Top 10 tech investing trends for 2011
– Dave McClure is a Silicon Valley venture capitalist and the founder of Internet seed fund 500Startups. He has worked with companies such as PayPal, Mint, Founders Fund, Facebook, LinkedIn, SlideShare, Twilio, Simply Hired, O’Reilly Media, Intel and Microsoft. The views expressed are his own. –
Over the holidays Silicon Valley is a ghost town while most geeks and venture capitalists are busy hitting the slopes at Tahoe or playing Angry Birds Holiday Edition.
If you haven’t had enough football or eggnog yet, stop reading this blather and go watch some grown men beat the snot out of each other while drinking yourself into yuletide stupor. If that doesn’t sound more appealing then you’ll just have to settle for my crazy tech predictions for this year.
With no further ado, I bring you the top 10 tech trends for 2011:
1. (Way too many) Groupons, social games, photo-sharing, and “fart” apps.
Unimaginative VCs — which is to say, all of us — tend to start the new year off throwing good money after bad on last year’s tired and expired ideas. 2011 will be no exception for “innovation imitation” with more group-buying ecommerce plays, more social game startups, and yet even more ways to do photo-sharing on Facebook and Twitter, now new and improved with 37 shades of yellow-gray filters. Bah humbug. My first easy and obvious prediction is that VCs will waste a ton of money chasing hundreds of new “me-too” startup ideas. Nothing new here Kmart shoppers… let’s move along.
2. Commerce and coupons for location-based services (LBS), aka “The $5 check-in”
While there have been a “bajillion” startups pitching “check-ins” and location-based services in 2010, I really believe 2011 is the year we see this category finally get some legs and take off. Why? Because companies are finally starting to provide discounts and coupons to customers via mobile devices. And once the affiliate market develops for exchanging location and profile data, we should see more people adopting check-in behavior to qualify for discounts and loyalty programs for their favorite online services. As I wrote earlier this year in a post called “Check-ins are coupons”, once financial incentives are combined with existing game mechanics, we’ll start seeing mainstream usage for services like Foursquare and Facebook Places. Going forward we will see an explosion of LBS innovation after Google, Facebook, and other platforms begin pushing revenue incentives for apps that facilitate location data.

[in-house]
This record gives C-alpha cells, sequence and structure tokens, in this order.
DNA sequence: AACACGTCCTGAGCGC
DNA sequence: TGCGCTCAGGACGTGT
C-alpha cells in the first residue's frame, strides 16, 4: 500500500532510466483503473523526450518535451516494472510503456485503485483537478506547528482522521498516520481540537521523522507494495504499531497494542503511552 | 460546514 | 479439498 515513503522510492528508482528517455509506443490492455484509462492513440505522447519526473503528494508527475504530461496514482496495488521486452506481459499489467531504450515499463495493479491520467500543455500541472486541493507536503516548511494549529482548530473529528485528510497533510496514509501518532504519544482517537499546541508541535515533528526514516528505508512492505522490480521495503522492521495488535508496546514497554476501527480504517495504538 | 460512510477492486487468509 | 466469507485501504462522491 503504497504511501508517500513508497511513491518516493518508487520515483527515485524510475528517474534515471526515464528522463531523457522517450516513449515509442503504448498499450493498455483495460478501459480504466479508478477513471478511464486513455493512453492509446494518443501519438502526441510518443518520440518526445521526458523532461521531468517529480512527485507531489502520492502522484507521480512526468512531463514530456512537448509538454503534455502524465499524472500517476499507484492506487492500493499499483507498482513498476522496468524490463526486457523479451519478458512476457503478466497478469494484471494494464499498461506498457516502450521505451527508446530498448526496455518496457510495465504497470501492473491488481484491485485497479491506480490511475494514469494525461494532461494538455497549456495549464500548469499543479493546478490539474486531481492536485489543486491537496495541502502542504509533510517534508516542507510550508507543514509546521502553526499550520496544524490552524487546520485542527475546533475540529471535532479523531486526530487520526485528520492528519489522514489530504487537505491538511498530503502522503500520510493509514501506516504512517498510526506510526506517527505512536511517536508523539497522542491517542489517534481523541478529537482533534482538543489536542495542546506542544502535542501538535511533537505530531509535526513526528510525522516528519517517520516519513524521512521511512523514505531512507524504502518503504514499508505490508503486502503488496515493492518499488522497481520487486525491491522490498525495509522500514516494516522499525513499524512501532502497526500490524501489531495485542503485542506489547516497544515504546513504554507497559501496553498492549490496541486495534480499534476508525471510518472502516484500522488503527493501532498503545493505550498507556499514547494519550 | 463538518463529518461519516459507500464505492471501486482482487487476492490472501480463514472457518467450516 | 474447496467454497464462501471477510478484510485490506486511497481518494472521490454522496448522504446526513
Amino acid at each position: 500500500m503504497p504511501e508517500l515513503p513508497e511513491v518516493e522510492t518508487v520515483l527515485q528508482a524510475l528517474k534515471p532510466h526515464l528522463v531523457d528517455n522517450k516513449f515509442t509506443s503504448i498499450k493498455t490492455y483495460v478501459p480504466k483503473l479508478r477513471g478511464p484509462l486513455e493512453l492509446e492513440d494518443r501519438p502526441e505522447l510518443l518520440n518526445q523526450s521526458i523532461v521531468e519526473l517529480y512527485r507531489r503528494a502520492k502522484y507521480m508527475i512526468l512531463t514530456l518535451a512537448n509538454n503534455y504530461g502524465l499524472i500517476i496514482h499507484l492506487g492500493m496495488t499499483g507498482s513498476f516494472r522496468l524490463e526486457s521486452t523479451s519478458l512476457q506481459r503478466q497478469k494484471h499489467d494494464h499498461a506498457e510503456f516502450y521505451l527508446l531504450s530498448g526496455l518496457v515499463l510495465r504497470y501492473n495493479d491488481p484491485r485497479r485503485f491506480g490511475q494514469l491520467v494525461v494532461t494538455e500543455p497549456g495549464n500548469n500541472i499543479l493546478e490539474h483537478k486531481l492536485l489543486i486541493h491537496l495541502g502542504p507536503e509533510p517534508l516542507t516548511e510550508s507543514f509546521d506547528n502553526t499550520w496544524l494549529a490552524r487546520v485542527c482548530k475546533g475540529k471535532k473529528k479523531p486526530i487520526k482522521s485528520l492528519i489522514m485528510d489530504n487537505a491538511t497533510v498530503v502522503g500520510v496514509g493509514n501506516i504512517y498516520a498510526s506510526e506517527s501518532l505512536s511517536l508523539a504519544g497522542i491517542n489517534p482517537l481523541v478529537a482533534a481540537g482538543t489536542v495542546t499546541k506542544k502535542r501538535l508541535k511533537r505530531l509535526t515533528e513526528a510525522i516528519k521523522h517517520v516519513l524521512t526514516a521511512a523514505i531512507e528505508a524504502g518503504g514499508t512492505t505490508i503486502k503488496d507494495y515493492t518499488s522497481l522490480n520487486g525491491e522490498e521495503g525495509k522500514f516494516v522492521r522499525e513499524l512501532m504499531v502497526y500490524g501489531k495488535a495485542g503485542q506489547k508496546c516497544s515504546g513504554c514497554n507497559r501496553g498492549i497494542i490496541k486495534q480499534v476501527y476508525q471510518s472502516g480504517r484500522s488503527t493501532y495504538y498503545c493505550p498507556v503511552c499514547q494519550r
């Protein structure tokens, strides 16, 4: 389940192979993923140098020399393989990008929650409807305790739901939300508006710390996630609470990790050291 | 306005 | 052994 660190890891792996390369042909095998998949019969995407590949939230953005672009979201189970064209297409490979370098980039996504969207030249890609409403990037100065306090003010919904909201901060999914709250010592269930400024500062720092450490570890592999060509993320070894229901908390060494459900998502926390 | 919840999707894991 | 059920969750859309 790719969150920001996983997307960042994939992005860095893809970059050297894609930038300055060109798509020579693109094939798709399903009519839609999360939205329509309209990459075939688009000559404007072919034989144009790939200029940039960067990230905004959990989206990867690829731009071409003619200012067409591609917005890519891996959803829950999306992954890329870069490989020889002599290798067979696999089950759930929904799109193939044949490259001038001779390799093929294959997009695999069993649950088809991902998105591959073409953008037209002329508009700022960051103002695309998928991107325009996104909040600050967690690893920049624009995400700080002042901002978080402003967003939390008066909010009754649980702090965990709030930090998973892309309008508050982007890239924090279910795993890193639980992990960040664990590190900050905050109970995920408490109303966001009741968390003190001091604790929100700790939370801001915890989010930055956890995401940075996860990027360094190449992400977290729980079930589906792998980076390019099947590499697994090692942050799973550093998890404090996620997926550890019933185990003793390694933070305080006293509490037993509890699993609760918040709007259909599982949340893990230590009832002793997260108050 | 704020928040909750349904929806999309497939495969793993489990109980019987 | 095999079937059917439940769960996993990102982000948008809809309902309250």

3. Crowdsourcing: The Web-enabled mass assembly line
The Internet is a great platform for distribution, but now you can use it to reach not only customers, but also workers — it’s called crowdsourcing. While Amazon Mechanical Turk has been around for a few years enabling access to thousands of remote workers, new startups like Crowdflower (disclosure: I’m an investor) offer platforms for managing the distribution of small, specific tasks to a large and scalable workforce around the world. By combining the Web with an “on-demand” workforce companies can grow rapidly, remixing both digital and human to weave an entirely new fabric of business services.
4. URLs for IRL: enabling the Internet of “things”
Yet another innovation around integration: the offline world is quickly becoming stapled into the future by combining physical representations with digital ones. Imagine if everything you touched, held, or viewed in real life became a separate online addressable entity… kind of like slapping a sticker with a URL onto anything and connecting it to the Web. Not quite cyberspace, rather this augmented reality is how we are building out the real world online, and subsequently can deliver benefits of identification, indexing, categorization, discovery, and location to the offline world. This new and enhanced Internet enables offline discovery and navigation of many previously hidden real-world resources.
5. The Emergence of global languages and geographic arbitrage